Also, because there has been a distinct lack of time lords taking my hand and telling me to run, I’m not quite at my speediest.  So I think I’d want the dinosaur from Meet the Robinsons to chase me through the Fire Swamp.  Imagine how charming that would be! I imagine he'd get stuck before long, but could perhaps chow down on an ROUS or two.

I imagine he’d get stuck before long, but could perhaps chow down on an ROUS or two.

 In-N-Out, Five Guys, or Chik-Fil-A?  Five Guys is the only one I’ve had and thus wins by default.  Or perhaps it would win by virtue of the Coca-Cola Freestyle machine, which is bad for those of us who are indecisive, but brilliant for catering to the deeply-seated urge to press buttons.

Coke Freestyle

“How niche do you like your Coca-Cola?” “I like it with both zero sugar and vanilla flavor.” “It’s got all the things! It’s Coke with all the things!”

Name a song you really like from a musical genre you don’t generally like and explain why this one works for you.
I made the mistake of looking at Wikipedia’s list of popular music genres and panicked at the prospect of accidentally filing a song in the wrong category.

So.  It’s not really a genre, but: I generally dislike songs that repeat the same line over and over.*  It’s why I don’t care for some of the most popular pop or country songs out there.  But I recently heard, and have since enjoyed, this song by BNL:

It’s a cheery little bit of exhortation not to be a worrywart, and sometimes I need that.  The repetition contributes to the calming effect, and enables all the people that can’t keep up with rapid-fire lyrics to sing along on first listen.  It’s joined my rotation of Happy Songs for Sad Days.

*At some point, someone (possibly me) is going to call me out by citing a bunch of songs I love that do this, and I am going to be forced to hold up my hand and say “Bah!”

What is, in your opinion, the best portrayal(s) of the Elves/Fair Folk/Faeries in film? Multiple choices are permitted, but you must say why you think your choices are so good.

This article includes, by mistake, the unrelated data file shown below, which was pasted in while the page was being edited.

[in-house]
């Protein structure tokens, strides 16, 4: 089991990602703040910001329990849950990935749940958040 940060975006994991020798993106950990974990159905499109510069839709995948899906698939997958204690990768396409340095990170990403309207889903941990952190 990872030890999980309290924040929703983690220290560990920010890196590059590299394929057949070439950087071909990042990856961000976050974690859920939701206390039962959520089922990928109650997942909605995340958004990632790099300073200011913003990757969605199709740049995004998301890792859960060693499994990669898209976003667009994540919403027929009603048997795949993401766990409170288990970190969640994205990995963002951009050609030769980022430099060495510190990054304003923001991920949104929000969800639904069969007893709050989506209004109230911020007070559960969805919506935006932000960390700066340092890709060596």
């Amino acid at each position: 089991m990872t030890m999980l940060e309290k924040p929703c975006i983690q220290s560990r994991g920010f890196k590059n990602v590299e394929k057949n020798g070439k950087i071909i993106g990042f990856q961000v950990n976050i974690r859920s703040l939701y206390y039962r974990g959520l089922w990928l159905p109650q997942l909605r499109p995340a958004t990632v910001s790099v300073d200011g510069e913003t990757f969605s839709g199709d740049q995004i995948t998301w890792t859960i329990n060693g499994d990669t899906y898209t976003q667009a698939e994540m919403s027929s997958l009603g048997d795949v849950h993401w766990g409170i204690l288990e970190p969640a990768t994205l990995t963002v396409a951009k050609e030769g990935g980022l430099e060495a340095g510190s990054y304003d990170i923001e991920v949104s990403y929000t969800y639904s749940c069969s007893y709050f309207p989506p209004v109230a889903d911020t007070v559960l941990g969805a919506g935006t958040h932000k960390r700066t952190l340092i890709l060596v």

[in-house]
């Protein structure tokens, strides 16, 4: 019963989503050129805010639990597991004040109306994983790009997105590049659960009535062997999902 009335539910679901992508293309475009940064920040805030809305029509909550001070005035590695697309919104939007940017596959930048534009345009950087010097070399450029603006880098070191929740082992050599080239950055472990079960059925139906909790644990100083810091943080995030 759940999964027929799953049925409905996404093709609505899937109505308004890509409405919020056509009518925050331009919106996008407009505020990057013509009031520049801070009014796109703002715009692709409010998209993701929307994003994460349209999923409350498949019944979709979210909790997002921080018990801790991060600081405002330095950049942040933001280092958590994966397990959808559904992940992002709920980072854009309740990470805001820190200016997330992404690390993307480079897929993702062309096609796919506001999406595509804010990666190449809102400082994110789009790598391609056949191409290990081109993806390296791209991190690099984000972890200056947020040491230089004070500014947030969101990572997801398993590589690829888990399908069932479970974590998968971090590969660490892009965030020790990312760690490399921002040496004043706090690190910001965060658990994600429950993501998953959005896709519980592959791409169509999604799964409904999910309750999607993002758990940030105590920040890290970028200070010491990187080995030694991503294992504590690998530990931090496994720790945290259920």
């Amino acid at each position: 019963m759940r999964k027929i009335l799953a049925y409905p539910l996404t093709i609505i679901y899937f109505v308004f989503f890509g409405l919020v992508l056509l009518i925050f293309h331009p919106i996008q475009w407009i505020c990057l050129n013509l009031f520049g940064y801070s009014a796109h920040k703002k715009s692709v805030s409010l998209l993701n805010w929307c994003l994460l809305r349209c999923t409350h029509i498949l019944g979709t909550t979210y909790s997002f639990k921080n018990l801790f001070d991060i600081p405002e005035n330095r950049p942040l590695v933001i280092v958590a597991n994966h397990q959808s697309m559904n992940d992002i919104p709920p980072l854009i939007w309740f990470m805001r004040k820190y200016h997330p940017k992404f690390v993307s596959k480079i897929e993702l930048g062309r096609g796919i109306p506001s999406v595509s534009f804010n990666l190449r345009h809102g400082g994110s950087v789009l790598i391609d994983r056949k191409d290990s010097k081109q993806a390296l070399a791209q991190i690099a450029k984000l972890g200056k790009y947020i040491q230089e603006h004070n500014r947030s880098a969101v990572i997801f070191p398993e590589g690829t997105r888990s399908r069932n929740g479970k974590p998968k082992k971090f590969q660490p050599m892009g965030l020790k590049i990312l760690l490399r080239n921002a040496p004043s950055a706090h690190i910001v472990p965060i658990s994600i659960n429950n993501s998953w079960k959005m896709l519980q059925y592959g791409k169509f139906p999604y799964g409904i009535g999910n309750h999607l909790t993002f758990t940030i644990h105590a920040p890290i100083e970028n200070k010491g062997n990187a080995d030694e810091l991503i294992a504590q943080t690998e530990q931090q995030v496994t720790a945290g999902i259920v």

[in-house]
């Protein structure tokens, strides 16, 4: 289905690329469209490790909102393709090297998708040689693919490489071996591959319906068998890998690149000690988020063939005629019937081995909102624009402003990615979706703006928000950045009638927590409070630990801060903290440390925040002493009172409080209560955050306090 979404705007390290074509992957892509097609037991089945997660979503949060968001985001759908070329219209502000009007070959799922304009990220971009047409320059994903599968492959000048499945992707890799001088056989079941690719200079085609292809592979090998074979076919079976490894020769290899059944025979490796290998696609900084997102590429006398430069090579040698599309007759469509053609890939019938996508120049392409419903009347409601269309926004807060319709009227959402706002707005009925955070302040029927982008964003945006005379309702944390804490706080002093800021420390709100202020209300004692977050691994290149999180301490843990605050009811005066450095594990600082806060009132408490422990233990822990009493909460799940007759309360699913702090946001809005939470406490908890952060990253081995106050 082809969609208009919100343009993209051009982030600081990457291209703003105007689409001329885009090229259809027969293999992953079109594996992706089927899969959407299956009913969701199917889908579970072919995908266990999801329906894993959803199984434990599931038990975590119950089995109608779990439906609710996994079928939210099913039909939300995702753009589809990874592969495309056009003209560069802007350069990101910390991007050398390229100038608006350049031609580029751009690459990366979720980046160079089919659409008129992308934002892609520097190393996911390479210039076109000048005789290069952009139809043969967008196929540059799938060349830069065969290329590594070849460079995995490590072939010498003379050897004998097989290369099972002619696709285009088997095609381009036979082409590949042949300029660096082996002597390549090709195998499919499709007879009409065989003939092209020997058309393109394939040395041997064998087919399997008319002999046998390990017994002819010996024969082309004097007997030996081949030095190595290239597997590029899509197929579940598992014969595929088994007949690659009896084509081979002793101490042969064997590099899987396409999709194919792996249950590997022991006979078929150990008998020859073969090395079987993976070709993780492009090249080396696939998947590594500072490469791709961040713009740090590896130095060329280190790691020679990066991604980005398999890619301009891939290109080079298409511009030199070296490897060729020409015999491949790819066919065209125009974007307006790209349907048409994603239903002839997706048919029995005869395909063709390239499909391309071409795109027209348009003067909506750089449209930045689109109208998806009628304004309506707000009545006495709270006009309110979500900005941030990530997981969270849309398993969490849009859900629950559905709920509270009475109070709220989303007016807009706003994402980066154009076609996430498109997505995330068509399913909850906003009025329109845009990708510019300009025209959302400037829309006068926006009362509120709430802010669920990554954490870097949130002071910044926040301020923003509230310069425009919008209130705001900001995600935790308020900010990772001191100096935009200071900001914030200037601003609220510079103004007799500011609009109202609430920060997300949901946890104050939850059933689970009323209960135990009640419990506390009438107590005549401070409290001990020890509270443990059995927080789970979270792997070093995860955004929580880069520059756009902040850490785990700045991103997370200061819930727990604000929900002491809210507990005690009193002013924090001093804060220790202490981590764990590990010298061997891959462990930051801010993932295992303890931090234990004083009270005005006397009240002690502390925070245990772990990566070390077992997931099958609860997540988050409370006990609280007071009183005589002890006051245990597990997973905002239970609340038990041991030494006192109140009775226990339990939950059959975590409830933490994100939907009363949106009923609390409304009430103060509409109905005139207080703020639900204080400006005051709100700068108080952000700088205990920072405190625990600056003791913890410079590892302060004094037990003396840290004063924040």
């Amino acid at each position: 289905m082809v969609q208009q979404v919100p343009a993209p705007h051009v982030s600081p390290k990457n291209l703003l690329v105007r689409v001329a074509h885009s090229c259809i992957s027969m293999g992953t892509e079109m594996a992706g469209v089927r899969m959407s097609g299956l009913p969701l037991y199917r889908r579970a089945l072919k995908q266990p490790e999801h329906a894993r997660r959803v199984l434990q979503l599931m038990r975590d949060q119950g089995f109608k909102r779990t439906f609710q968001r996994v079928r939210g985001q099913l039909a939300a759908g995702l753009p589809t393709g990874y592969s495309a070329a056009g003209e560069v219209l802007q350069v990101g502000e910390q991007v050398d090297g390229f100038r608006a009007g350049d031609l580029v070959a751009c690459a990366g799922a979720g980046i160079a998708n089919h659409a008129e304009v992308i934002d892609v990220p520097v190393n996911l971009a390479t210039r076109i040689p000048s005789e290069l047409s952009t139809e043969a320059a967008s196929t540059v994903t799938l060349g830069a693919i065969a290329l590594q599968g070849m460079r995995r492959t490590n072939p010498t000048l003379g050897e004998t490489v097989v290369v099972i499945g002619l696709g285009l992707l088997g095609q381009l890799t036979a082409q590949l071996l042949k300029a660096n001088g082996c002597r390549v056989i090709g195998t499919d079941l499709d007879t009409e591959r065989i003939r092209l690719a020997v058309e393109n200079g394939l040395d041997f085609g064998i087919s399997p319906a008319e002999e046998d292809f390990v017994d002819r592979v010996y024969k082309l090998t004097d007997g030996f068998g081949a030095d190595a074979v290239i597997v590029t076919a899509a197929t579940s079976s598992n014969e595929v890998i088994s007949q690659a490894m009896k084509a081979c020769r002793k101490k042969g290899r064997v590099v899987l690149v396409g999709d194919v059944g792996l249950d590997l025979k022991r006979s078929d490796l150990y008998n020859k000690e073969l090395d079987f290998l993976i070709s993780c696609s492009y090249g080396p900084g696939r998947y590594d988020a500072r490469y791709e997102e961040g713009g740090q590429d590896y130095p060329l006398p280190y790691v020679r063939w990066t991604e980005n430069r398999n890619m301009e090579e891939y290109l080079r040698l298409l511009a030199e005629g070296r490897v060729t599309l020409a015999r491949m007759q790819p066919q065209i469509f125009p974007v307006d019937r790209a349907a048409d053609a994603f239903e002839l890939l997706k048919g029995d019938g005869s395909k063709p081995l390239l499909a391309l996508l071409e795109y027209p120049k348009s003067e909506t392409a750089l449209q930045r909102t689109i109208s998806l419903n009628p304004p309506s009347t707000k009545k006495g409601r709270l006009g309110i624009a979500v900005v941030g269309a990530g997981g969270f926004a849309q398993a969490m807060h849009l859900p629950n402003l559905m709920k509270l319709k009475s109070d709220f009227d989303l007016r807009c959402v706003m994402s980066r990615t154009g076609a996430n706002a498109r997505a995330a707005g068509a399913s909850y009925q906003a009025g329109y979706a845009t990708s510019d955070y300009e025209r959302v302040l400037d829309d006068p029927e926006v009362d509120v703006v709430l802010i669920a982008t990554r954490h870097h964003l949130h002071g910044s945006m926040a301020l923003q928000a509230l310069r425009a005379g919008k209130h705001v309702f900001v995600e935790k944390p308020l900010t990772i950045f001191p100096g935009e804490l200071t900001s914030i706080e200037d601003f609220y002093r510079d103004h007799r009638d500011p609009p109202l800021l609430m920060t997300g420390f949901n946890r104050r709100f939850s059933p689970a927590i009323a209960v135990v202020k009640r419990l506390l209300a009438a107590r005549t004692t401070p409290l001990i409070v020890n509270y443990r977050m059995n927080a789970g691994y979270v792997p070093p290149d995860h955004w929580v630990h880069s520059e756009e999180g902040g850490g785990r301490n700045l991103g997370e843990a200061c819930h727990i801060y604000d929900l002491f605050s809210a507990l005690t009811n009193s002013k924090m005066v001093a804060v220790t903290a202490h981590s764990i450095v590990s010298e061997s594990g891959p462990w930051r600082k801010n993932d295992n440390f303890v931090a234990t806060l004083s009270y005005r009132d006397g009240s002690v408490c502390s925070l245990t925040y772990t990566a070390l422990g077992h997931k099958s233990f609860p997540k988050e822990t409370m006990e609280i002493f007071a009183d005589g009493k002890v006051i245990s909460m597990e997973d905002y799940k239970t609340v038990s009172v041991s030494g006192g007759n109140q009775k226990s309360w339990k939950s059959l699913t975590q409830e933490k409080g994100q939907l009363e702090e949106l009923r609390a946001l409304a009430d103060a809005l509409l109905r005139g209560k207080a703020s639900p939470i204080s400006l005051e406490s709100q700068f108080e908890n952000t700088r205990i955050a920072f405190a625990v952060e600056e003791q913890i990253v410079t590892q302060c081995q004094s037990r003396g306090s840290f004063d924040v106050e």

I plead the fifth on this.  I don’t think I’ve ever seen the Fair Folk portrayed in film in a way that captures the power, mischievousness, legalistic approach to oaths, or ethereal beauty that have marked them in story and song.

What was the last black-and-white film you saw, and what did you think of it?
After some amount of wracking my brains, I remembered that oh yeah!  Joss Whedon’s Much Ado About Nothing was black and white.  And I loved it.  Clark Gregg was a most delightful Leonato; I really enjoyed how the lines of the play remained unchanged while the scenery was brought up-to-date; and I cried over the second half of Act IV, Scene 1.

Much Ado Act 4

What did you think of the new trailer for The Desolation of Smaug?
All my impatience with the random elf-chick, the open barrels, and all the other incorrect things gets smothered by squealing over Martin, fangirling over Benedict’s voice, and mentally superimposing party shades on Thranduil because of the internet.

If you are unfamiliar with Party Dad Thranduil, you'd better hie yourself over to Gingerhaze.tumblr.com

If you are unfamiliar with Party Dad Thranduil, you’d better hie yourself over to Gingerhaze.tumblr.com

Further Nominations: